Lion over the Balkans: The Rise of the Third Bulgarian State

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BgKnight
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Lion over the Balkans: The Rise of the Third Bulgarian State

Post by BgKnight » 19:53:44 Friday, 12 April, 2013

My timeline in AH, I will also post it here for your enjoyment and strict words ;)
A lion rises over the Balkans: The Third Bulgarian State
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After doing a ton of research and writing a lot of about this subject I feel like doing a timeline, so here it is:

This is a timeline about the Balkans and the world. The Point of divergence is in September 1872, when Dimitar Obshti, a good friend of Vasil Levski and the second in command of the secret committees of revolutionaries named the “Internal Revolutionary Organization”, organizes a daring robbery of the Ottoman postal convoy. This same robbery is what leads to the capture and imprisonment of both Obsthi and Levski himself, singlehandedly handicapping the growing revolution. I will introduce Bulgarian and Ottoman history and my interpretation on how events will occur if Vasil Levski, the genius of the Bulgarian Revolution, was never captured and hanged. From there on out we will see minor changes in the Balkans that will eventually grow and culminate in some major butterflies. My goal will be to, at the very least, reach the post-WW2 period with Bulgaria gaining quite the prominence in Europe up to that point. I will try to introduce the forum to, what I hope, is some interesting information of the Bulgarian nation and its heroes, hopes and dreams and also tragedies, fears and catastrophes, but in the process create a historically plausible timeline that will change its fortunes for good. I hope you find it fun, enjoyable and at the very least, somewhat realistic.

Here we go. First we need to examine the Bulgarians within the Ottoman Empire and Rumelia and how they came to be dominated by the Turks. That is the first book, then we move on to examining the National Revival of Bulgaria (second book) that eventually lead to birth of the revolutions, which we will examine through the Life of Georgi Rakovski. Please Enjoy.
PS: The books are semi-fictional, the authors are not.

_________________________________________________


Excerpt from “the History of Rumelia”
by Professor Bozhidar Dimitrov
© Balkan Press Ltd., 1994


The Arguments over whether should we call the Period the “Turkish slavery” as it is widely accepted nowadays, or “Ottoman presence” as some historians argue is ridiculous to its core. The discussion in fact is lead manly between historical publicists and scientific historians, the first base their statements on the raw emotions over the Turk domination and the latter partly because they would prefer to keep their statuses as real historians prefer from abstaining from using harsh words. You see, “Slavery” is by far a bad choice of words, because Bulgarians where never slaves of the Sultan per see. They were never considered objects to be sold, purchased, killed or tortured whenever their owner wishes. But at the same time, when you take the monstrous discrimination over the Christian-Bulgarians, you cannot in a clear heart call it a “presence”. But the worst thing in this argument is that both sides are wrong.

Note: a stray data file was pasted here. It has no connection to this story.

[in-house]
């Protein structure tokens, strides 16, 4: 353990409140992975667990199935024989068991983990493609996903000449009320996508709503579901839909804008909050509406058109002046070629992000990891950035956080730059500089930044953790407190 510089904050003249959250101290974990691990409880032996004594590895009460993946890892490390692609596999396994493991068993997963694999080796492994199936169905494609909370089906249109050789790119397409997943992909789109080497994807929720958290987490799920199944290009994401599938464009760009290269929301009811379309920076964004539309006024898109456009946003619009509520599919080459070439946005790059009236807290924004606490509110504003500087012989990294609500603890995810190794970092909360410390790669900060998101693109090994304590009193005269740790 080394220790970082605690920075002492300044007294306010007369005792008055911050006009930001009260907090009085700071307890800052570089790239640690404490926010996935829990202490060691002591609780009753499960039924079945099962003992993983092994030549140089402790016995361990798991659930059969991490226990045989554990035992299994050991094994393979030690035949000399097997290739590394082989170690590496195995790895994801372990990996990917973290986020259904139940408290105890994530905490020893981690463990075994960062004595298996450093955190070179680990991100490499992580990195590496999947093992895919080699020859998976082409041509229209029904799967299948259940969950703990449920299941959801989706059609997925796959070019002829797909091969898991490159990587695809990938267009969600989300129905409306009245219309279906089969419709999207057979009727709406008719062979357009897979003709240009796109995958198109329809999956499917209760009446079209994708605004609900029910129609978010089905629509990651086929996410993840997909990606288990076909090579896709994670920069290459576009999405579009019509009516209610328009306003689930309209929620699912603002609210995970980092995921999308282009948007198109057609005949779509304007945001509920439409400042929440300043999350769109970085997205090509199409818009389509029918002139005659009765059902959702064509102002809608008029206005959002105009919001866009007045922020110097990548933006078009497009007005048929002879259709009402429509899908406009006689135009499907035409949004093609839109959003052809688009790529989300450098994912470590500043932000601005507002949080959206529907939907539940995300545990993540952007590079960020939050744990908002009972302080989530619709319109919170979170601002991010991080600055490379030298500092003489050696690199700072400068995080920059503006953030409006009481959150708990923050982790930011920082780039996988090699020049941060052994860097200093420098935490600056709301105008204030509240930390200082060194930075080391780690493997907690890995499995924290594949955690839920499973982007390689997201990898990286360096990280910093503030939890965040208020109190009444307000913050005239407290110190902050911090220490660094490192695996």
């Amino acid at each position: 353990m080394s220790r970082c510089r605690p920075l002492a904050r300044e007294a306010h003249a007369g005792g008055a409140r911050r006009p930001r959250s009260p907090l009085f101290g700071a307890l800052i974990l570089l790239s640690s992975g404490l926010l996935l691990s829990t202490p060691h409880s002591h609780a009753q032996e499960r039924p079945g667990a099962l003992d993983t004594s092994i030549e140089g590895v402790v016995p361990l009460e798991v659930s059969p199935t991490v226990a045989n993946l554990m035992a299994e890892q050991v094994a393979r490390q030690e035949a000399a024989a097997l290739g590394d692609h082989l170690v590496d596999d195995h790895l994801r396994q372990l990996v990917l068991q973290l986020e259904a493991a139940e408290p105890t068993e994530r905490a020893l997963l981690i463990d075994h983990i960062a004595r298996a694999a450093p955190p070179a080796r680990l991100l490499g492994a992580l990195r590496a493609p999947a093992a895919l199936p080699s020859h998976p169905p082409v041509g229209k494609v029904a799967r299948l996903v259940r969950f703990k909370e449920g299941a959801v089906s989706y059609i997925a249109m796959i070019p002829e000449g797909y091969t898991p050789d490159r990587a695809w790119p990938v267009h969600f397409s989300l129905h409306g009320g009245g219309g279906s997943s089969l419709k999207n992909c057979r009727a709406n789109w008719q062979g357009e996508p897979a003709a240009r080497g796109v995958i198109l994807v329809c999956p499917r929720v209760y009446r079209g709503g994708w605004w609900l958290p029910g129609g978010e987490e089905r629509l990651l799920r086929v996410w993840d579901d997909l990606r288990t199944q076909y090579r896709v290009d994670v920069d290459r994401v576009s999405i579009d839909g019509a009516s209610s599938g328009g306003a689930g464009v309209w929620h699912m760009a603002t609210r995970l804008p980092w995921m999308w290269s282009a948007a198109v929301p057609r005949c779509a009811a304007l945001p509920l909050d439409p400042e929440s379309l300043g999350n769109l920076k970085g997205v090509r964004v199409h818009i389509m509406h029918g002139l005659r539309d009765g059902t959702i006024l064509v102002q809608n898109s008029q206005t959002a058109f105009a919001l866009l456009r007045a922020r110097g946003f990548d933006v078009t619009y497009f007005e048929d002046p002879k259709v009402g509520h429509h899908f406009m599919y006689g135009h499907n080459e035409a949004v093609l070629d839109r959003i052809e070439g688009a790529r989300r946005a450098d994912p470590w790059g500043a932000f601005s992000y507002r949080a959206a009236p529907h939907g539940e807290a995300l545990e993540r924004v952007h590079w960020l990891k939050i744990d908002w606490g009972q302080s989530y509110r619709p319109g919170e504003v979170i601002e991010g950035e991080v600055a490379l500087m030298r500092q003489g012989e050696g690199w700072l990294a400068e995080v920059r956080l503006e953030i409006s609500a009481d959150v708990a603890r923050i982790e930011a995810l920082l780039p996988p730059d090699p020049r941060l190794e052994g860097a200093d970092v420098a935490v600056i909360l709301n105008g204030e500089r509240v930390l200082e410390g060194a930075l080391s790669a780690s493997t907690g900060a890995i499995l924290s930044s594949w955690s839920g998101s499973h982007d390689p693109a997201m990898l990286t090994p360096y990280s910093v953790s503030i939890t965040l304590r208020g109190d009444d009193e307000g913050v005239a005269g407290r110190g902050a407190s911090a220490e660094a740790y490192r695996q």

The Empire in which Bulgaria founds itself back in 1396, and proceeded to exist in for 500 years experienced a lot of changes, the same Empire we cry out for oppressing the Bulgarians itself was oppressing the Turkish themselves. This might seem like a pretty controversial statement to modern Bulgarians, but in the Early Empire period, especially the XV–XVII the Turks could not take any administrative or military role in the Ottoman Imperial Apparatus. By law they were given to the Christians children in the empire taken via the devşirme system. Modern Bulgarians know about it via the myth of the hated and feared Janissaries and the stories of babies being taken from their parents and returning decades later as Muslims and killing their own families. But those stories where rare, in fact in the early Empire period, parents willingly gave their children, because this assured them the future that the parents could never give them. In fact, an example of the early Empire’s meritocracy was Sokollu Mehmed Pasha. He was the de facto ruler of the empire for more than 14 years and was actually a Serbian who accepted the Muslim faith from the Janissary Corps, his real name was Bajo Nenadić, he was called Sokolović ((Sokol means Falcon)). Surprising isn’t it? In fact, from the XV–XVII century, all 11 Grand Viziers, the actual rulers of the Empire where Serbians, Croats and even a Bulgarian.

Here is where the problem lies, you see first of all, the Empire was an Empire based on faith, not nationality. The early Ottomans didn’t care if you are Slav, they wanted you to be Muslim and rule the empire as such, that is why the Janissaries, despite the legends of them stealing children that are told throughout modern Bulgarian schools, were in fact recruited from the Christian families at the age of 10-12 and from Muslim families at the age of 15-17 and indoctrinated in the Muslim ways. But being an empire of faith, it had to resort to mostly Turks and some Arab Muslims to teach the young ones and act as foster families, which meant that, put in an environment where the boys are surrounded by Turks, they themselves become Turkеnized, if not for the boys themselves, then their children and so on.